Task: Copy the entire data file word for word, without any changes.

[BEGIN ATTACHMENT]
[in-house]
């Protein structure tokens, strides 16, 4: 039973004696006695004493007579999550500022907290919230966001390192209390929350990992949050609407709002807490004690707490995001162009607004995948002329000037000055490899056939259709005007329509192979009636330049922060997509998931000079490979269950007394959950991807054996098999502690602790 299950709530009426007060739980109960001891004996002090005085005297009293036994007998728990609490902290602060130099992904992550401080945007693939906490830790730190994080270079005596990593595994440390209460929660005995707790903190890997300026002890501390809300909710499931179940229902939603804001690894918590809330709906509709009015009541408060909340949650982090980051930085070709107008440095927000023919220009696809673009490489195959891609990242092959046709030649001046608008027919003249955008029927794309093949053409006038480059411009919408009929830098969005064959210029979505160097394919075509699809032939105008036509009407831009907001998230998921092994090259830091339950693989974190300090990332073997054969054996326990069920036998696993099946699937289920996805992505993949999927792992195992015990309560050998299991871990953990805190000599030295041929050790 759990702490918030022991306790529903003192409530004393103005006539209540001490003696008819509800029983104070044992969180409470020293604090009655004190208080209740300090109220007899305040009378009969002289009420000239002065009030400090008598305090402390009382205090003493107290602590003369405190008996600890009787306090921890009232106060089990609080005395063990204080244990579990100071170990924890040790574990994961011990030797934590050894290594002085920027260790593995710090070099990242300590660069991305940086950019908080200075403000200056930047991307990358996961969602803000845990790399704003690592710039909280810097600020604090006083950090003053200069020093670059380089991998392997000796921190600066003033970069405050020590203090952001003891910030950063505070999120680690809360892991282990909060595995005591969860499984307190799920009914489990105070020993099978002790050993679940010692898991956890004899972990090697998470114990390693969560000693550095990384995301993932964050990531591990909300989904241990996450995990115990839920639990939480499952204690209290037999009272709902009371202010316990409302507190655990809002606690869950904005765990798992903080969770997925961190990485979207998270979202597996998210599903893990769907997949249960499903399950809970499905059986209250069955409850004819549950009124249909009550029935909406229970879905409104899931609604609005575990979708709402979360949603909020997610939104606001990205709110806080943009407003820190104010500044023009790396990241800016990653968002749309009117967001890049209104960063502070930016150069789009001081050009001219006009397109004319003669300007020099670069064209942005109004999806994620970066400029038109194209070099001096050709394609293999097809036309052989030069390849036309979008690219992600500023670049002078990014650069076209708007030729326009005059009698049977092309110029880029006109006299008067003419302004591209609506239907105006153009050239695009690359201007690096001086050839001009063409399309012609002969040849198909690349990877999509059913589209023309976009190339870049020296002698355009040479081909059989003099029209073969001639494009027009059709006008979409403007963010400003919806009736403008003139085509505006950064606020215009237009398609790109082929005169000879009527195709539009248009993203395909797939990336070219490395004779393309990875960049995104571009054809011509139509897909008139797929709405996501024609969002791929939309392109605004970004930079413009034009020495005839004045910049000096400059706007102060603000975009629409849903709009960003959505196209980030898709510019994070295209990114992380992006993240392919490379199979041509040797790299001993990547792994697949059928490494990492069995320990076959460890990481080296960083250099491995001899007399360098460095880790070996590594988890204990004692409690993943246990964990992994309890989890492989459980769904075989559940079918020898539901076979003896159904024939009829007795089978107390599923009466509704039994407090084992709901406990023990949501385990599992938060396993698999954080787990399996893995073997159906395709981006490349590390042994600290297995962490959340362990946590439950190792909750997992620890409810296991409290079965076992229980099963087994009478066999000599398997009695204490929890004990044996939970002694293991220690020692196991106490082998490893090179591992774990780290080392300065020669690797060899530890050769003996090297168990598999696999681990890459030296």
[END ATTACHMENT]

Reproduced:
[in-house]
């Protein structure tokens, strides 16, 4: 039973004696006695004493007579999550500022907290919230966001390192209390929350990992949050609407709002807490004690707490995001162009607004995948002329000037000055490899056939259709005007329509192979009636330049922060997509998931000079490979269950007394959950991807054996098999502690602790 299950709530009426007060739980109960001891004996002090005085005297009293036994007998728990609490902290602060130099992904992550401080945007693939906490830790730190994080270079005596990593595994440390209460929660005995707790903190890997300026002890501390809300909710499931179940229902939603804001690894918590809330709906509709009015009541408060909340949650982090980051930085070709107008440095927000023919220009696809673009490489195959891609990242092959046709030649001046608008027919003249955008029927794309093949053409006038480059411009919408009929830098969005064959210029979505160097394919075509699809032939105008036509009407831009907001998230998921092994090259830091339950693989974190300090990332073997054969054996326990069920036998696993099946699937289920996805992505993949999927792992195992015990309560050998299991871990953990805190000599030295041929050790 759990702490918030022991306790529903003192409530004393103005006539209540001490003696008819509800029983104070044992969180409470020293604090009655004190208080209740300090109220007899305040009378009969002289009420000239002065009030400090008598305090402390009382205090003493107290602590003369405190008996600890009787306090921890009232106060089990609080005395063990204080244990579990100071170990924890040790574990994961011990030797934590050894290594002085920027260790593995710090070099990242300590660069991305940086950019908080200075403000200056930047991307990358996961969602803000845990790399704003690592710039909280810097600020604090006083950090003053200069020093670059380089991998392997000796921190600066003033970069405050020590203090952001003891910030950063505070999120680690809360892991282990909060595995005591969860499984307190799920009914489990105070020993099978002790050993679940010692898991956890004899972990090697998470114990390693969560000693550095990384995301993932964050990531591990909300989904241990996450995990115990839920639990939480499952204690209290037999009272709902009371202010316990409302507190655990809002606690869950904005765990798992903080969770997925961190990485979207998270979202597996998210599903893990769907997949249960499903399950809970499905059986209250069955409850004819549950009124249909009550029935909406229970879905409104899931609604609005575990979708709402979360949603909020997610939104606001990205709110806080943009407003820190104010500044023009790396990241800016990653968002749309009117967001890049209104960063502070930016150069789009001081050009001219006009397109004319003669300007020099670069064209942005109004999806994620970066400029038109194209070099001096050709394609293999097809036309052989030069390849036309979008690219992600500023670049002078990014650069076209708007030729326009005059009698049977092309110029880029006109006299008067003419302004591209609506239907105006153009050239695009690359201007690096001086050839001009063409399309012609002969040849198909690349990877999509059913589209023309976009190339870049020296002698355009040479081909059989003099029209073969001639494009027009059709006008979409403007963010400003919806009736403008003139085509505006950064606020215009237009398609790109082929005169000879009527195709539009248009993203395909797939990336070219490395004779393309990875960049995104571009054809011509139509897909008139797929709405996501024609969002791929939309392109605004970004930079413009034009020495005839004045910049000096400059706007102060603000975009629409849903709009960003959505196209980030898709510019994070295209990114992380992006993240392919490379199979041509040797790299001993990547792994697949059928490494990492069995320990076959460890990481080296960083250099491995001899007399360098460095880790070996590594988890204990004692409690993943246990964990992994309890989890492989459980769904075989559940079918020898539901076979003896159904024939009829007795089978107390599923009466509704039994407090084992709901406990023990949501385990599992938060396993698999954080787990399996893995073997159906395709981006490349590390042994600290297995962490959340362990946590439950190792909750997992620890409810296991409290079965076992229980099963087994009478066999000599398997009695204490929890004990044996939970002694293991220690020692196991106490082998490893090179591992774990780290080392300065020669690797060899530890050769003996090297168990598999696999681990890459030296």